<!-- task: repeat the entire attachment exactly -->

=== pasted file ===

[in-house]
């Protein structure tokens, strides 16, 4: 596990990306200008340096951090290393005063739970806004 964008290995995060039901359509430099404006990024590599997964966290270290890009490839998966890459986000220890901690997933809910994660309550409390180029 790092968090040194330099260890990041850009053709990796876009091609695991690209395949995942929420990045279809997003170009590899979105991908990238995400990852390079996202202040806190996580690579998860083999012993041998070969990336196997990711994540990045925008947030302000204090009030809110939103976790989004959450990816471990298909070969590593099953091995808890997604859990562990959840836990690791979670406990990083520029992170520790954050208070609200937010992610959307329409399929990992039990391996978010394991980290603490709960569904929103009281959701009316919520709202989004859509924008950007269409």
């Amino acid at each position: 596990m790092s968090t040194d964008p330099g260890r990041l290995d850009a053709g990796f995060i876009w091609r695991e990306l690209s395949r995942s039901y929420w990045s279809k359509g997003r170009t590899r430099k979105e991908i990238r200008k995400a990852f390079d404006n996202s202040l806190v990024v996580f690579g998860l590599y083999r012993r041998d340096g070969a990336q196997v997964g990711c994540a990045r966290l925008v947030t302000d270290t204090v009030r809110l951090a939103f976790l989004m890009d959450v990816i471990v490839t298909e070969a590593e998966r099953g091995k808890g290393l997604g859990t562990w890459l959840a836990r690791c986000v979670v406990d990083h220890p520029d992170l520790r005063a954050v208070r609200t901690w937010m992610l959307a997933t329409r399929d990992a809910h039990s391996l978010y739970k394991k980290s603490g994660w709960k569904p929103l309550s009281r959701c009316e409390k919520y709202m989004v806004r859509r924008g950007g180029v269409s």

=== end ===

[in-house]
């Protein structure tokens, strides 16, 4: 596990990306200008340096951090290393005063739970806004 964008290995995060039901359509430099404006990024590599997964966290270290890009490839998966890459986000220890901690997933809910994660309550409390180029 790092968090040194330099260890990041850009053709990796876009091609695991690209395949995942929420990045279809997003170009590899979105991908990238995400990852390079996202202040806190996580690579998860083999012993041998070969990336196997990711994540990045925008947030302000204090009030809110939103976790989004959450990816471990298909070969590593099953091995808890997604859990562990959840836990690791979670406990990083520029992170520790954050208070609200937010992610959307329409399929990992039990391996978010394991980290603490709960569904929103009281959701009316919520709202989004859509924008950007269409």
């Amino acid at each position: 596990m790092s968090t040194d964008p330099g260890r990041l290995d850009a053709g990796f995060i876009w091609r695991e990306l690209s395949r995942s039901y929420w990045s279809k359509g997003r170009t590899r430099k979105e991908i990238r200008k995400a990852f390079d404006n996202s202040l806190v990024v996580f690579g998860l590599y083999r012993r041998d340096g070969a990336q196997v997964g990711c994540a990045r966290l925008v947030t302000d270290t204090v009030r809110l951090a939103f976790l989004m890009d959450v990816i471990v490839t298909e070969a590593e998966r099953g091995k808890g290393l997604g859990t562990w890459l959840a836990r690791c986000v979670v406990d990083h220890p520029d992170l520790r005063a954050v208070r609200t901690w937010m992610l959307a997933t329409r399929d990992a809910h039990s391996l978010y739970k394991k980290s603490g994660w709960k569904p929103l309550s009281r959701c009316e409390k919520y709202m989004v806004r859509r924008g950007g180029v269409s």